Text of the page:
Published by: Dutyfy
11th September 2013
Results so far from our Dutyfy survey show that a huge proportion of you believe that having childcare options at work would drastically improve life for working parents.
It is more crucial than ever to provide affordable, convenient and high-quality childcare. Not only are there increasing numbers of families in which both parents work, but there are also more mono-parental families. Despite this, nursery care is becoming more expensive and harder to find. According to the Daycare Trust and the Family and Parenting Trust, working parents are paying 11% more now than they were a year ago.
This is a big hindrance to parental working, and a huge reinforcer of social inequality. For example, 25% of parents in poverty have given up work and 33% have turned down a job, because the resulting childcare costs would be too much for them to shoulder. Female economic activity in the UK has actually “flatlined”: after rising 7.4% in the 1980s, women’s participation in work rose just 0.9% in the 1990s and 1.4% in the 2000s. I would suggest that the lack of affordable childcare is one of the big factors behind this.
In central london, on-site creches are far more common in the public sector. The House of Commons, the Department for Work and Pensions, the Ministry of Defence and the Foreign and Commonwealth office have nurseries, as does Charing Cross Hospital and Hammersmith Hospital. Why is this not happening more in private companies? Why is it that relatively few offices in London offer this service, when benefits to the employer as well as the employee are so clear?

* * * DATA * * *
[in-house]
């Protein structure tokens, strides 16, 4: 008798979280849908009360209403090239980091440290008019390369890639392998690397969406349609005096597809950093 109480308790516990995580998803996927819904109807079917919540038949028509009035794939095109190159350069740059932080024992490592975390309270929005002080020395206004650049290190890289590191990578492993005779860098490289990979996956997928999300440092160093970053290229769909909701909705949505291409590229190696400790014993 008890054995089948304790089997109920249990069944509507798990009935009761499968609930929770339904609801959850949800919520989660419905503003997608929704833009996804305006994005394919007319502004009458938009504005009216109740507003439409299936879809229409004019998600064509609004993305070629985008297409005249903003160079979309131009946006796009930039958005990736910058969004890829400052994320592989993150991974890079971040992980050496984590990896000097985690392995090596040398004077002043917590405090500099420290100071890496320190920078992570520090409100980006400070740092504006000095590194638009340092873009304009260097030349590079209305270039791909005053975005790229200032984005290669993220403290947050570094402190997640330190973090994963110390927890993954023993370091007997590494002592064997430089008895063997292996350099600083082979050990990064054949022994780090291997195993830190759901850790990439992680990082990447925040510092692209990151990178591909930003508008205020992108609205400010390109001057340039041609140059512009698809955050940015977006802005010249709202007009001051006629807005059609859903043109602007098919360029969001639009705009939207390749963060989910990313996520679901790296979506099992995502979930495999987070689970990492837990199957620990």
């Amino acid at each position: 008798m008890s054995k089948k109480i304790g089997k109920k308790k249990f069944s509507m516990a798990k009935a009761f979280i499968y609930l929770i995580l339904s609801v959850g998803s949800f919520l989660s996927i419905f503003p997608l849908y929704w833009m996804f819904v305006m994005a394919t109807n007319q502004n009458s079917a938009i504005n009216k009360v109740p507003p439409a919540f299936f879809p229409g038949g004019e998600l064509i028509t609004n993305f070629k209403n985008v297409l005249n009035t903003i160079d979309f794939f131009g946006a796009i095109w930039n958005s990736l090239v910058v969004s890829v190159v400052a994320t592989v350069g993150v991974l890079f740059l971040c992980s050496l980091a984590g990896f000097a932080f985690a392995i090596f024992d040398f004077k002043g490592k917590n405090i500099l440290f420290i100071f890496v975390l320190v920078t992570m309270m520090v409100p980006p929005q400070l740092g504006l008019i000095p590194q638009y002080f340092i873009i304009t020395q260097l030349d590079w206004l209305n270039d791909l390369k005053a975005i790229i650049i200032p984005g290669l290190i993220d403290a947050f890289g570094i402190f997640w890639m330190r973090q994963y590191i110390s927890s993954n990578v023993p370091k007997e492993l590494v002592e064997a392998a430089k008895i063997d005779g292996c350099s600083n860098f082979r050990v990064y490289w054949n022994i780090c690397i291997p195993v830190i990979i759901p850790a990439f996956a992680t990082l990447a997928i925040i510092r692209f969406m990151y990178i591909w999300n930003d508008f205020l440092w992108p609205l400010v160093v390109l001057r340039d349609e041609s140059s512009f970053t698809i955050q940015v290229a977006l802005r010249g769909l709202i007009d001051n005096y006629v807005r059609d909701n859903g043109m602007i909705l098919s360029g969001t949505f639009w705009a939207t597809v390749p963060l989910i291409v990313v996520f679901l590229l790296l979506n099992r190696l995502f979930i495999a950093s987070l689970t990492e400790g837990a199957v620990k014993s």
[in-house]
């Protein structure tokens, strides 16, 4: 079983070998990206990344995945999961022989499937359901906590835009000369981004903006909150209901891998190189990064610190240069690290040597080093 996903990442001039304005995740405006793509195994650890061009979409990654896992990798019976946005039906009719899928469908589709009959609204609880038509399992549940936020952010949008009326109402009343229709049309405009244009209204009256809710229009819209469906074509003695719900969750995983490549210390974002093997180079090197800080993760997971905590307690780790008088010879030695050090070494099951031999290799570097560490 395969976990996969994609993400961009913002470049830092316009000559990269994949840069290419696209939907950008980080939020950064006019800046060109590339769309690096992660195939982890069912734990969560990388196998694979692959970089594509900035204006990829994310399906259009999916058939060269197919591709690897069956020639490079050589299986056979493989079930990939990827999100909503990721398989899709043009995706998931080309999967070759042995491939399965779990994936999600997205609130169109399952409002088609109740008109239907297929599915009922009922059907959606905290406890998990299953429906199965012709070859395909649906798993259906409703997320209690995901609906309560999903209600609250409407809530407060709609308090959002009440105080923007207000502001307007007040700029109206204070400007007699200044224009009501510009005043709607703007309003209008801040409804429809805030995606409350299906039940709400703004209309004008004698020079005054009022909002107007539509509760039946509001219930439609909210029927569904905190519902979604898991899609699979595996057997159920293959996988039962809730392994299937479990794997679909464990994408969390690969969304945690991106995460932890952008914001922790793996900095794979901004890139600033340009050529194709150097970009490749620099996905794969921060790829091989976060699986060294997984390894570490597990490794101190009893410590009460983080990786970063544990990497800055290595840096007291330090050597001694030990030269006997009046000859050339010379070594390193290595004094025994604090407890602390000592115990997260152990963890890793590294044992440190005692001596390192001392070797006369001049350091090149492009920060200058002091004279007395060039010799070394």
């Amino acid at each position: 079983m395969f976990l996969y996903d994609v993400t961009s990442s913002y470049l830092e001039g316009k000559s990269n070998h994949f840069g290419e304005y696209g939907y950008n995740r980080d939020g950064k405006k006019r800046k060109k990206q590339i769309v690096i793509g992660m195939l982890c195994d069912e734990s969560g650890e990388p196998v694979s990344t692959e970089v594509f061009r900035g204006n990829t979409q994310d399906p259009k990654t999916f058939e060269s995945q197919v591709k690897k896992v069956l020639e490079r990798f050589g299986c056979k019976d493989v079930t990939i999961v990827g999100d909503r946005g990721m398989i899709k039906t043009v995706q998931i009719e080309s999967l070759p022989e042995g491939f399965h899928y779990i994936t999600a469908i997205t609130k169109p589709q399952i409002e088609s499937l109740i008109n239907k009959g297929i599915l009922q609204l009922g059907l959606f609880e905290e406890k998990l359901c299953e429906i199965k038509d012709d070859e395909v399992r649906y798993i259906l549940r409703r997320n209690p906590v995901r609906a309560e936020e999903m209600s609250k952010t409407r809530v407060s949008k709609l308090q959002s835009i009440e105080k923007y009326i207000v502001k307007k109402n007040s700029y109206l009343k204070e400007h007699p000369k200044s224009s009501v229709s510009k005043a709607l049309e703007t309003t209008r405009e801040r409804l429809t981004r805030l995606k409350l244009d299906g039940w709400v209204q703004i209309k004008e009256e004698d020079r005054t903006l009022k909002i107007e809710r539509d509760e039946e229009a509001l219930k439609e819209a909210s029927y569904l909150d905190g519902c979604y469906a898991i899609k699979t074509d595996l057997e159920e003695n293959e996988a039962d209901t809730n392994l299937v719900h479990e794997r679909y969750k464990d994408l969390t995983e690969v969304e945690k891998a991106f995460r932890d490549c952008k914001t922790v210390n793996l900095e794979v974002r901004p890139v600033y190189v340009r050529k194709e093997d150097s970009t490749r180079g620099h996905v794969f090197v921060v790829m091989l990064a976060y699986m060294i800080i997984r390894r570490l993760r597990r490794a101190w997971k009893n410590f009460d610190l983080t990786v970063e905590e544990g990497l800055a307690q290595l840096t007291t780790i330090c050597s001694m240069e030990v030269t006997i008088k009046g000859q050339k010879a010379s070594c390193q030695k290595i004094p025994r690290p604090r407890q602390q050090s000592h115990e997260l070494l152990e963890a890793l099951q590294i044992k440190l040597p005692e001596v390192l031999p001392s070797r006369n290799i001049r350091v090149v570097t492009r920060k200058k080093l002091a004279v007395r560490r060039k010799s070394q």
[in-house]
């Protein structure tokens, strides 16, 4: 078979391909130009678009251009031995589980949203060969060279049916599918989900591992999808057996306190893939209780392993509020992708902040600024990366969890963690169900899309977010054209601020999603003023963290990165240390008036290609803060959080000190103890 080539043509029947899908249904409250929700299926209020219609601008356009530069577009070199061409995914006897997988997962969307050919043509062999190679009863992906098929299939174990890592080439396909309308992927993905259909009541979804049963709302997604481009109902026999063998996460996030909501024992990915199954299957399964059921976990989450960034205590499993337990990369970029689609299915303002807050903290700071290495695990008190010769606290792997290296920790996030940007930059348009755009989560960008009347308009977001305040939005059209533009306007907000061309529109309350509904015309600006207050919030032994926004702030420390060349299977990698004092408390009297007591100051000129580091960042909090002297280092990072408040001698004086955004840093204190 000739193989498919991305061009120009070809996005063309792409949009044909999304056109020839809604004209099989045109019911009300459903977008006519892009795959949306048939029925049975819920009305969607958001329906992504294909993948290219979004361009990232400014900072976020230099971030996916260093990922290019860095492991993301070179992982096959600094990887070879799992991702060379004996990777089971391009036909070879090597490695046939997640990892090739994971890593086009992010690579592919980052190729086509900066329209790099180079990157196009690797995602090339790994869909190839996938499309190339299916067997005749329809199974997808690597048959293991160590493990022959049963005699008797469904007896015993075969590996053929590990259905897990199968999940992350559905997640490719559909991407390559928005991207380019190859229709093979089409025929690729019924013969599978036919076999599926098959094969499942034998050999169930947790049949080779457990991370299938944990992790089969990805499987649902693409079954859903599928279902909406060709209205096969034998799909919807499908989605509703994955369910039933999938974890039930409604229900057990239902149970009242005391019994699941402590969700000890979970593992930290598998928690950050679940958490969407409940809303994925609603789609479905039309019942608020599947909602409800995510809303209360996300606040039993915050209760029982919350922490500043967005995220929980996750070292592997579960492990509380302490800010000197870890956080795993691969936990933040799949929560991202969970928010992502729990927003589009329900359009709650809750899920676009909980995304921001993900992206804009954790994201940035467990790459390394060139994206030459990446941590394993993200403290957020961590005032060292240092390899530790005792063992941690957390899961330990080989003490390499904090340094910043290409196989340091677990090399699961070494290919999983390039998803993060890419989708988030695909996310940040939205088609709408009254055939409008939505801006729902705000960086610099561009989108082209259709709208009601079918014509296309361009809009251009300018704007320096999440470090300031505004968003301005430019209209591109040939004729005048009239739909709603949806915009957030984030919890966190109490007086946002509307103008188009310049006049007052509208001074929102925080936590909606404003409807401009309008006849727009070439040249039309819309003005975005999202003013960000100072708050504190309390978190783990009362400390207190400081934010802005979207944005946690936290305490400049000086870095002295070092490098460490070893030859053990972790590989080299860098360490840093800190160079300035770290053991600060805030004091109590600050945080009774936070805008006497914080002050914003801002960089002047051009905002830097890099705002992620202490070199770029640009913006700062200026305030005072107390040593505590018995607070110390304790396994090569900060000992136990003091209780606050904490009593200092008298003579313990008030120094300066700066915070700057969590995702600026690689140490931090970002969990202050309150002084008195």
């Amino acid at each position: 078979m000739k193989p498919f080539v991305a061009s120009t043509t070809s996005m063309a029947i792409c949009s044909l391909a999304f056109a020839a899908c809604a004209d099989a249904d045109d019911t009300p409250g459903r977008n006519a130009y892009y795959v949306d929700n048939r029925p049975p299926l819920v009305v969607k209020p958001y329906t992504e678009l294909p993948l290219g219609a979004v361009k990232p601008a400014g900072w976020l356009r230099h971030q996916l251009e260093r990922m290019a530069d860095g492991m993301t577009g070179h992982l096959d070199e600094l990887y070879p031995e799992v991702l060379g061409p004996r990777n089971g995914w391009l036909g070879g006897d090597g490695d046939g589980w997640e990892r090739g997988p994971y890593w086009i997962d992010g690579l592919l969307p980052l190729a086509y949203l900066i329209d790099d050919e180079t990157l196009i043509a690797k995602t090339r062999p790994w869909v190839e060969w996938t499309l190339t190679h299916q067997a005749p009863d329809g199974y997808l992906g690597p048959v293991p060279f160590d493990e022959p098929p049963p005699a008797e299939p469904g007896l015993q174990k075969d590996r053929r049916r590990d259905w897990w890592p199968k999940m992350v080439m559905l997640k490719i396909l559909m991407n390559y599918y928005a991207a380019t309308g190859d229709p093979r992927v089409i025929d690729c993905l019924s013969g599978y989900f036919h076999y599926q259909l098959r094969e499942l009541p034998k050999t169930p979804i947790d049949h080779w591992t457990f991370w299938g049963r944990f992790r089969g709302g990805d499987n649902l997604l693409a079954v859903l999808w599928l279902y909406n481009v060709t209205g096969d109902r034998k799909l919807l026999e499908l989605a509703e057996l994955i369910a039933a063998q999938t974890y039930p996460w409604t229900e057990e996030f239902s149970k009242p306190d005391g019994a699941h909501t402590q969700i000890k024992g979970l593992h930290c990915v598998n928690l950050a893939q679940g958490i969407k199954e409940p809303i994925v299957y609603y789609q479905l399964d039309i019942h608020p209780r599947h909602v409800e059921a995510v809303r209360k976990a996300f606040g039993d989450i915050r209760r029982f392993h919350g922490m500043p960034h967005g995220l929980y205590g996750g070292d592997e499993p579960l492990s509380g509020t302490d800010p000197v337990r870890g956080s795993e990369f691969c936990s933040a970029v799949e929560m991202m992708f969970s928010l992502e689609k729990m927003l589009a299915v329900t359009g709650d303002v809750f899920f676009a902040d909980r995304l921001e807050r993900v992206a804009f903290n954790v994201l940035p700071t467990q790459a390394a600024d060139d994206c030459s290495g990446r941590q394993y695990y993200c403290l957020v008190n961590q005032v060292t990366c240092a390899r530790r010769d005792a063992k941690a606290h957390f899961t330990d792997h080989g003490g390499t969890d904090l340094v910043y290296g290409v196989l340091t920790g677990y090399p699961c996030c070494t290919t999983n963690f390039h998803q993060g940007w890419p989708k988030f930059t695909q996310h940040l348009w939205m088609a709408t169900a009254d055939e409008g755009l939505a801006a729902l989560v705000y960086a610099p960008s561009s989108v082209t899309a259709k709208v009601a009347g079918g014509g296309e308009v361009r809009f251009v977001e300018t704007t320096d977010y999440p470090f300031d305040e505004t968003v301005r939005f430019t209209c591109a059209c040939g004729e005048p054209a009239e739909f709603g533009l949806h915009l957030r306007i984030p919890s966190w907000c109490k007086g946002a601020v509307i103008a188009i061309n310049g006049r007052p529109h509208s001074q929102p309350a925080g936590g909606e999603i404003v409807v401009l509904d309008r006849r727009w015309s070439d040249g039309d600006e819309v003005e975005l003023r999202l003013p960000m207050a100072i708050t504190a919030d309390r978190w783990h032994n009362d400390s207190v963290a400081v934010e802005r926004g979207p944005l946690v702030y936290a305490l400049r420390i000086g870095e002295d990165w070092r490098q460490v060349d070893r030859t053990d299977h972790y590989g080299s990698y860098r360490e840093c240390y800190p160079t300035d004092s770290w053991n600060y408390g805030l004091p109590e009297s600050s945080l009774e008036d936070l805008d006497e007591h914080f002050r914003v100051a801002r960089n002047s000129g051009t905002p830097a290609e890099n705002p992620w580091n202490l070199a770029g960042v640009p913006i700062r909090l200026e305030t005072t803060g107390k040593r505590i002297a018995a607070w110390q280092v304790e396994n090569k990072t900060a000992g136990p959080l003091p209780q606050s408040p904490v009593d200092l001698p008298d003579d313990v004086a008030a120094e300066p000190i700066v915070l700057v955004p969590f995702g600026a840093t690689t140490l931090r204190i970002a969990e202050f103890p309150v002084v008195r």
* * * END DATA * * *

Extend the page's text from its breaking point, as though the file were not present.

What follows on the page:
According to Kids Unlimited, a childcare provider that offers solutions both in and outside of offices, the benefits of workplace nurseries are huge for all parties involved. For example, there are tax incentives to the employees, since the cost of the childcare is exempt from income tax. The employer, on the other hand, makes significant savings on National Insurance Contributions.
Further benefits are obvious. When childcare is available and reasonably priced, there is a greater incentive for parents to return to work, and absenteeism is reduced. It also is a strong tool when it comes to recruiting the top talent from a wider pool, and retaining them, being a key differentiator within an organisation’s employee benefits package. On a broader economic level, when childcare is left to the family alone, it leads to the aggravation of social inequalities.
But in London, where we have some of the longest commutes in the most crowded of vehicles, is a creche at the office the best solution? The daily trip to and from work is stressful and uncomfortable enough without a young child in tow. As I stood in a jam-packed central line train this with my nose pressed up against someone’s back, I realised where a problem may lie. But although this may be a manifest obstacle, we should not give up looking for a solution.
Nursery schemes may work better outside of London. For example, CA technologies, an IT management based in Slough, has an onsite Montessori Children’s Centre for 80-100 children, which is discounted for staff.
An that idea might be successful in London would be for companies to partner with a nursery provider and subsidise places all around the city in areas where many employees live. An existing option which is responding to the rise in flexible working is a Work Hub-cum-Nursery in Putney called 3rd door. This has offices, computers and desks where parents can work, with an attached nursery. If companies could only get behind these new initiatives, and either create their own or subsidise the use of them, a huge and unnecessary burden would be taken off working parents.